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    Electromagnet Experiments

    Electromagnet Background Information


    An electromagnet is a type of magnet in which the magnetic field is produced by the flow of an electric current.


    Electromagnets are magnets that are only magnetic when there is a coil of wire with electricity running through it. This is called a solenoid. The strength of the magnet is proportional to the current flowing in the circuit. Electromagnets are used for a variety of purposes. In a simple example, an electromagnet can pick up pieces of metal, iron, steel, nickel, and cobalt. The electricity running through the wire is called a current. The current is a flow of electrons, negatively charged particles.

    Electromagnets can be made stronger by adding more coils to the copper wire, or adding an iron core through the coils (for example a nail). You can also increase the current to make the magnetism stronger.

    British electrician William Sturgeon invented the electromagnet in 1825.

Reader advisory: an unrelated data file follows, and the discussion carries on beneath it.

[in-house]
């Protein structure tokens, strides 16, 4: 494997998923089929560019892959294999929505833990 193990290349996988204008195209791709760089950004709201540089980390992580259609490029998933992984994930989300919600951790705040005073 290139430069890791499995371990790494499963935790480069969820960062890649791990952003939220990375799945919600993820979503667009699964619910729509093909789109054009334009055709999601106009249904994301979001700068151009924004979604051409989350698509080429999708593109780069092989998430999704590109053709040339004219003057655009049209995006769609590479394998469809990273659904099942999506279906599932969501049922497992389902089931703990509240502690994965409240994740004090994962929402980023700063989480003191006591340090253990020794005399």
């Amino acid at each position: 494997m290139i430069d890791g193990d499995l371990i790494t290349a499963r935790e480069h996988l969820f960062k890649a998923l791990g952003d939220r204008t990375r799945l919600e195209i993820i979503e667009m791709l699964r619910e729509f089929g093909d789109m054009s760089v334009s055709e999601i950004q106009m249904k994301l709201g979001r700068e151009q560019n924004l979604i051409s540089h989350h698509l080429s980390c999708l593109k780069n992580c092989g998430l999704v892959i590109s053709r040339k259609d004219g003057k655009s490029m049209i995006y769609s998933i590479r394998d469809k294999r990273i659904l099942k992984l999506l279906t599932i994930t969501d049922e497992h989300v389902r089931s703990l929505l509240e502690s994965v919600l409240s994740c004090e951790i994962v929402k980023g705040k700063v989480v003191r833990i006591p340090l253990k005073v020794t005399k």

An electromagnet is very beneficial because it can be deactivated (turned off) easily, whereas a permanent magnet cannot be deactivated and will continue to affect its immediate environment. Iron stops being an electromagnet very quickly, but steel takes time to wear off. To make an electromagnet, you can wind copper wire around a steel rod. Then connect the two ends of the wire to the + (positive) and - (negative) side of the battery.

    Electromagnets are used in everyday items such as burglar alarms, electric relays and fire bells. Their ability to change from the state of non-magnetic to magnetic just by passing an electric current through it allows it to be used in many different items.

    Topics of Interest

    An electromagnet is a type of magnet whose magnetic field is produced by the flow of electric current. The magnetic field disappears when the current ceases.

    Invention and history

    British electrician William Sturgeon invented the electromagnet in 1825. The first electromagnet was a horseshoe-shaped piece of iron that was wrapped with a loosely wound coil of several turns. When a current was passed through the coil, the electromagnet became magnetized and when the current was stopped, the coil was de-magnetized. Sturgeon displayed its power by lifting nine pounds with a seven-ounce piece of iron wrapped with wires through which the current of a single cell battery was sent.

    Sturgeon could regulate his electromagnet; this was the beginning of using electrical energy for making useful and controllable machines and laid the foundations for large-scale electronic communications.